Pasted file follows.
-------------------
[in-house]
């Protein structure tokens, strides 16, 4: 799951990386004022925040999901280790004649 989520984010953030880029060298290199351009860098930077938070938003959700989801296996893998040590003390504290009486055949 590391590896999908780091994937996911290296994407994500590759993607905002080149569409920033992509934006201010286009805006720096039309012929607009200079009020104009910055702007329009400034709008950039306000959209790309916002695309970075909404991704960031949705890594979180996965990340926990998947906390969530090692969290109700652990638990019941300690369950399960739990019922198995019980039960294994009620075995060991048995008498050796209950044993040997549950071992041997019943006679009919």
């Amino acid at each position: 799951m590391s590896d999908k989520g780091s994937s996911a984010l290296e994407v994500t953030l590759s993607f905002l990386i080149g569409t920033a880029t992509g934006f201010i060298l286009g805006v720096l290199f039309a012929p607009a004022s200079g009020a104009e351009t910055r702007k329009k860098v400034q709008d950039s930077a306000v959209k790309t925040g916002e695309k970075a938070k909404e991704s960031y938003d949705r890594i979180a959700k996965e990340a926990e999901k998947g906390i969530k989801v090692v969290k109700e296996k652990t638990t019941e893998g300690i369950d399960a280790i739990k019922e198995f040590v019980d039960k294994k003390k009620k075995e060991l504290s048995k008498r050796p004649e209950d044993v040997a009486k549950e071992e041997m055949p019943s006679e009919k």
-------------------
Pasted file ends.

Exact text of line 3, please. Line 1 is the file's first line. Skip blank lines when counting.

């Amino acid at each position: 799951m590391s590896d999908k989520g780091s994937s996911a984010l290296e994407v994500t953030l590759s993607f905002l990386i080149g569409t920033a880029t992509g934006f201010i060298l286009g805006v720096l290199f039309a012929p607009a004022s200079g009020a104009e351009t910055r702007k329009k860098v400034q709008d950039s930077a306000v959209k790309t925040g916002e695309k970075a938070k909404e991704s960031y938003d949705r890594i979180a959700k996965e990340a926990e999901k998947g906390i969530k989801v090692v969290k109700e296996k652990t638990t019941e893998g300690i369950d399960a280790i739990k019922e198995f040590v019980d039960k294994k003390k009620k075995e060991l504290s048995k008498r050796p004649e209950d044993v040997a009486k549950e071992e041997m055949p019943s006679e009919k």